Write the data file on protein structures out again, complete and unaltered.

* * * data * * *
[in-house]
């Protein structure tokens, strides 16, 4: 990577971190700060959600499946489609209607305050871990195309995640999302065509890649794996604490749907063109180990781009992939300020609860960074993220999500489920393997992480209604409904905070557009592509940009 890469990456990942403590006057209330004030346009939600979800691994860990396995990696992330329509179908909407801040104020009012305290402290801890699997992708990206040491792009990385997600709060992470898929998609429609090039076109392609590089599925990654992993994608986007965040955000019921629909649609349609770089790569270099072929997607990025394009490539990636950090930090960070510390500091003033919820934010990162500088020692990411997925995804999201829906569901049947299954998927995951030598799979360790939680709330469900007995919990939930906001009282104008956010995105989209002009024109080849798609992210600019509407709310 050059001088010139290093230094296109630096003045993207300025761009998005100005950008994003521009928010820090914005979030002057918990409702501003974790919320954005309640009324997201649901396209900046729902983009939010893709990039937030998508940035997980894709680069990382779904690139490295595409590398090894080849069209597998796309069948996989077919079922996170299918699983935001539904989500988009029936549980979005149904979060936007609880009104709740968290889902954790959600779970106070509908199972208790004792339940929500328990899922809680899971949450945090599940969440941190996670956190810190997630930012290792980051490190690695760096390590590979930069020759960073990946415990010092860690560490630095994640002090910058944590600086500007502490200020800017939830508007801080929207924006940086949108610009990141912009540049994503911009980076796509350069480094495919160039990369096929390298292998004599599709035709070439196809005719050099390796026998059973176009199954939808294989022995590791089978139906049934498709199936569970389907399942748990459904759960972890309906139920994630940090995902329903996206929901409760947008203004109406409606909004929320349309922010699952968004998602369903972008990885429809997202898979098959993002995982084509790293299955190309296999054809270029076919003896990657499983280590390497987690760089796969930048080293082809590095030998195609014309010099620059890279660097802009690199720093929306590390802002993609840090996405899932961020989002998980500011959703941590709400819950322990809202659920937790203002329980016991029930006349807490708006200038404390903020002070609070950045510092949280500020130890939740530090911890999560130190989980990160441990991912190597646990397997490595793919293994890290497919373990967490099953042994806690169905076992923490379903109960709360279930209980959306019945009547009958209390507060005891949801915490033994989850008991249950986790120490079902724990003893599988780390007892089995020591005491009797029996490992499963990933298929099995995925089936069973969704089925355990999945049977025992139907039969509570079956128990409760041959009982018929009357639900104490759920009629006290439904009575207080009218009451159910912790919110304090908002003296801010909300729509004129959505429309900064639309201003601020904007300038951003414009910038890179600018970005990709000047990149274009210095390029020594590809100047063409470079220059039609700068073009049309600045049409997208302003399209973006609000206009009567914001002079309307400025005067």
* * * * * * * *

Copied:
[in-house]
């Protein structure tokens, strides 16, 4: 990577971190700060959600499946489609209607305050871990195309995640999302065509890649794996604490749907063109180990781009992939300020609860960074993220999500489920393997992480209604409904905070557009592509940009 890469990456990942403590006057209330004030346009939600979800691994860990396995990696992330329509179908909407801040104020009012305290402290801890699997992708990206040491792009990385997600709060992470898929998609429609090039076109392609590089599925990654992993994608986007965040955000019921629909649609349609770089790569270099072929997607990025394009490539990636950090930090960070510390500091003033919820934010990162500088020692990411997925995804999201829906569901049947299954998927995951030598799979360790939680709330469900007995919990939930906001009282104008956010995105989209002009024109080849798609992210600019509407709310 050059001088010139290093230094296109630096003045993207300025761009998005100005950008994003521009928010820090914005979030002057918990409702501003974790919320954005309640009324997201649901396209900046729902983009939010893709990039937030998508940035997980894709680069990382779904690139490295595409590398090894080849069209597998796309069948996989077919079922996170299918699983935001539904989500988009029936549980979005149904979060936007609880009104709740968290889902954790959600779970106070509908199972208790004792339940929500328990899922809680899971949450945090599940969440941190996670956190810190997630930012290792980051490190690695760096390590590979930069020759960073990946415990010092860690560490630095994640002090910058944590600086500007502490200020800017939830508007801080929207924006940086949108610009990141912009540049994503911009980076796509350069480094495919160039990369096929390298292998004599599709035709070439196809005719050099390796026998059973176009199954939808294989022995590791089978139906049934498709199936569970389907399942748990459904759960972890309906139920994630940090995902329903996206929901409760947008203004109406409606909004929320349309922010699952968004998602369903972008990885429809997202898979098959993002995982084509790293299955190309296999054809270029076919003896990657499983280590390497987690760089796969930048080293082809590095030998195609014309010099620059890279660097802009690199720093929306590390802002993609840090996405899932961020989002998980500011959703941590709400819950322990809202659920937790203002329980016991029930006349807490708006200038404390903020002070609070950045510092949280500020130890939740530090911890999560130190989980990160441990991912190597646990397997490595793919293994890290497919373990967490099953042994806690169905076992923490379903109960709360279930209980959306019945009547009958209390507060005891949801915490033994989850008991249950986790120490079902724990003893599988780390007892089995020591005491009797029996490992499963990933298929099995995925089936069973969704089925355990999945049977025992139907039969509570079956128990409760041959009982018929009357639900104490759920009629006290439904009575207080009218009451159910912790919110304090908002003296801010909300729509004129959505429309900064639309201003601020904007300038951003414009910038890179600018970005990709000047990149274009210095390029020594590809100047063409470079220059039609700068073009049309600045049409997208302003399209973006609000206009009567914001002079309307400025005067």